As I read this book and as Mate says on multiple occasions, it’s hard to believe that your circumstances and not just bad luck or genetics, could have caused your illness.  However, in the cold light of day, it’s as likely as anything else because many of the diseases we face today are unexplained by the medical community in terms of the ‘why did it happen to me’ part.  Mate has come under fire from many in the medical profession for suggesting that someone suffering from chronic illness or disease should or could be blamed for doing it to themselves.  This is clearly not his position: he’s just point out the links between stress on the mind and its potential impact and manifestation in the body.  I’m intrigued and also likely to do some soul-searching as I read further.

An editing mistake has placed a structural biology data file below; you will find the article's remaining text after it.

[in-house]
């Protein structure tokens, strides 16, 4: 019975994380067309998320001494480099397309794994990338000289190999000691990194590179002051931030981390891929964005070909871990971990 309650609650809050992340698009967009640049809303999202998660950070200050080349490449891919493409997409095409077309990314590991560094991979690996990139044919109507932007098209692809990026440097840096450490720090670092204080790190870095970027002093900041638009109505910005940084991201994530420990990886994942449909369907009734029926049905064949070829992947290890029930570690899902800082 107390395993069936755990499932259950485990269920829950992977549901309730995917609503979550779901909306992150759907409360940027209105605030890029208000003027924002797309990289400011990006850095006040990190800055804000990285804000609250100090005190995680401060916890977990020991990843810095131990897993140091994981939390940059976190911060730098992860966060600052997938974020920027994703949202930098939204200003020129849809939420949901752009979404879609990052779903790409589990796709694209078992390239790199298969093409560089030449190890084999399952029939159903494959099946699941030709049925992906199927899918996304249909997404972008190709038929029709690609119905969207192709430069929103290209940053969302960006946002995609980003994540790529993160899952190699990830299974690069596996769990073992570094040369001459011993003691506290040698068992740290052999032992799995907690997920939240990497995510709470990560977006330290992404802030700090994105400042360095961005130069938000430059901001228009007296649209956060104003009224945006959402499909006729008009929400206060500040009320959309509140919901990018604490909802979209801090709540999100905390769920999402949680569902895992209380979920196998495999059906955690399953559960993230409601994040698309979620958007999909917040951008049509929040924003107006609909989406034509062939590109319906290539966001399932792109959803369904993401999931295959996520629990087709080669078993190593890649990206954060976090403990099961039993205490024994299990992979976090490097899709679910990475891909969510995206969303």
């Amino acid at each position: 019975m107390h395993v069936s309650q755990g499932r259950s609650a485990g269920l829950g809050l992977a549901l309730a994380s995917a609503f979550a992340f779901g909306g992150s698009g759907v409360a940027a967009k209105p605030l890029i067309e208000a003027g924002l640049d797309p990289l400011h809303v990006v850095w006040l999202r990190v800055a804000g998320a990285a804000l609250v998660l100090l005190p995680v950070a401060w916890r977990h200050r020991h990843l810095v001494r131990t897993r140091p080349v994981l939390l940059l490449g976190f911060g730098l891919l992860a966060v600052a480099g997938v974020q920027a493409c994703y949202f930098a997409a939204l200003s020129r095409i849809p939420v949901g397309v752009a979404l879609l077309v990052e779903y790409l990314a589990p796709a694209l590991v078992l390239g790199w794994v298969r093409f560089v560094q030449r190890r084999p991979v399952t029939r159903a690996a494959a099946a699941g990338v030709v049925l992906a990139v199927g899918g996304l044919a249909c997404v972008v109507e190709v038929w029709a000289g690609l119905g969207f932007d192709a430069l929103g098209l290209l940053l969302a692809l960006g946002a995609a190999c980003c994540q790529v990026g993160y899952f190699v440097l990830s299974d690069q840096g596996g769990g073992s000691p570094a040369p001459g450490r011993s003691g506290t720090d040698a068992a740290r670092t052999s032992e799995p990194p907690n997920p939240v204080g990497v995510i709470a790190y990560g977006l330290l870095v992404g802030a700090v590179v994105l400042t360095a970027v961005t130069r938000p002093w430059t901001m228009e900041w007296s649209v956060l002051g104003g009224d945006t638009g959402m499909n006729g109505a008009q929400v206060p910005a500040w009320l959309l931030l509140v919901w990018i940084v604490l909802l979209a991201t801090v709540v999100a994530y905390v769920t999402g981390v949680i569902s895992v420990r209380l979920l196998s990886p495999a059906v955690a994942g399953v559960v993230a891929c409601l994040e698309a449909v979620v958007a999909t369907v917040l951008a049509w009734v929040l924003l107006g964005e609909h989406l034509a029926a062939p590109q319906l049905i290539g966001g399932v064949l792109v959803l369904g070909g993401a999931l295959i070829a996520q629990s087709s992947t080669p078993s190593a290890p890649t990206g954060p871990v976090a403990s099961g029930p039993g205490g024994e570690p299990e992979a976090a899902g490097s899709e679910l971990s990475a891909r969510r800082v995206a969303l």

Also, it occurs to me that I’ve read somewhere before, or heard from someone who read about how many women suffer from auto-immune issues shortly after child-birth.  I’m wondering, in a ‘curious and hoping that someone else will write about this’ way, whether or not it could be related to the stress of child-birth and the aftermath in terms of the sleeplessness, pain (if you have labour injuries, breast-feeding issues), guilt, weight loss problems, and the inevitable worry that you’re not doing it right.